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To Set a Trap

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Published on: Jan. 2, 1998

Last revision: Oct. 28, 2010

A few years back, my husband found on our doorstep a cardboard box that had been delivered from a famous outdoor catalog house. Bert's immediate reaction was glee.

I watched Bert's eyebrows arch and his forehead disappear beneath his hairline as he pulled from the box some steel traps, a long-handled trowel, coyote lure and, the piéce de résistance-a huge jug of coyote urine.

"Urine?" he howled. He checked the label once more and saw that the box was addressed to his wife. Steeling himself, he demanded to hear my latest scheme.

I'd never trapped before. In fact, I didn't know the first thing about trapping. Bert stood in front of me, dazed and confused, wondering why I wanted to trap now. My friend and helpmate obviously never had a hankering for a full-length coyote coat.

Our farm is rife with coyotes.

The darned things terrorize fawns, turkeys, rabbits and quail. They steal our neighbors' piglets and chicks. To let us know they are around, they howl on our property; sometimes it sounded like they were right under our bedroom window.

I didn't plan to make a career out of trapping. I figured to get in and out quickly, sort of like a corporate raider of the woodlands, taking just enough coyotes to make my coat-about nine, perhaps more if I wanted to match the pelts perfectly.

I argued that the money I'd spent for traps was only a tiny fraction of what a coyote coat would have cost, so I was really saving Bert money. And how hard could it be to trap nine coyotes?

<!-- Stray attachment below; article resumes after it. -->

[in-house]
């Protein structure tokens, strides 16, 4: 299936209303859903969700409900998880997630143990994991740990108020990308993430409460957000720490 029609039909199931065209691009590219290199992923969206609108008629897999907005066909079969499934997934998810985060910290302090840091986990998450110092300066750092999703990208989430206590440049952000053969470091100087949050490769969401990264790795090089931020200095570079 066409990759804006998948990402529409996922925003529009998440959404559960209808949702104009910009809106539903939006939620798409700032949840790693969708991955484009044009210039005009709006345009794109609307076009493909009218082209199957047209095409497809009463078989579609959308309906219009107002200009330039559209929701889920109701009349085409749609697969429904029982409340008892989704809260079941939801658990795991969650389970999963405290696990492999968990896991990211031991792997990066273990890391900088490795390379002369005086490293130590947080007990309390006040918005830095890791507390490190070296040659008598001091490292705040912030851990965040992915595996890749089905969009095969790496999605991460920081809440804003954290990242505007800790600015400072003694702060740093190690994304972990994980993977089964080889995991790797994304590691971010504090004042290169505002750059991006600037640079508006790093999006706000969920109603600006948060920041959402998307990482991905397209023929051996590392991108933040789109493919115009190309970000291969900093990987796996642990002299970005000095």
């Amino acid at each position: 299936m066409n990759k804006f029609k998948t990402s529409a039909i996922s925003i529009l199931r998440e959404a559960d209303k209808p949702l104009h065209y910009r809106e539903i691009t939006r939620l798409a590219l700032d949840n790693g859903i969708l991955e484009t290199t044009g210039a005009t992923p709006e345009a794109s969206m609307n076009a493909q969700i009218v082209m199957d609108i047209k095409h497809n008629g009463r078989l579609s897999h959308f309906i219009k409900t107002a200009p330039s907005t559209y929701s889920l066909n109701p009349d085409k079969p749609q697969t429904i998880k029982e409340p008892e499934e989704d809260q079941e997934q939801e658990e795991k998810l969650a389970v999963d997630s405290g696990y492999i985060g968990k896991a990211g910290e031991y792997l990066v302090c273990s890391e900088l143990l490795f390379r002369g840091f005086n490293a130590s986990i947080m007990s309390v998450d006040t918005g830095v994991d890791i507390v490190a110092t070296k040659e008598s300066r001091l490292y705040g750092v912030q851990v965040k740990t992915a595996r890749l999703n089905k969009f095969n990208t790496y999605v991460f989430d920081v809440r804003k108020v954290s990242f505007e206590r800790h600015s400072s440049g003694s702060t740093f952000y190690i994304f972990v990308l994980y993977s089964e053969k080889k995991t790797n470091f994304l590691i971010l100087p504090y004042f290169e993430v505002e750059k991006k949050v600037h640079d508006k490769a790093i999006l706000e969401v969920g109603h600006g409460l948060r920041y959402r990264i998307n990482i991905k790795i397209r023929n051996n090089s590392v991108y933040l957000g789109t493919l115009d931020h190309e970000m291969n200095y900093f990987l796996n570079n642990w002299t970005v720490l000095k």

And anyway, I had "The Book." Let me explain about The Book. A few years earlier I'd inadvertently and through no fault of my own become a member of an outdoor book club.

Well, I suppose it was inevitable. I didn't get a card back to the club on time and soon found a book on trapping stuffed inside my mailbox.

I didn't think much of it then but, during the January doldrums, I thumbed through it, garnering just enough information to be dangerous. To wit:

  • You need big traps-at least a #3-for coyotes.
  • Dig bait holes with a long-handled trowel. This creates the famous 'dirt hole set,' a tactic almost as familiar to trappers as it is to coyotes.
  • Place lure near the hole.
  • Bury the trap. (Preferably without springing it, a near impossible task.)
  • Sprinkle some coyote urine to cover your scent.
  • Remove coyotes from traps the next morning.

Armed

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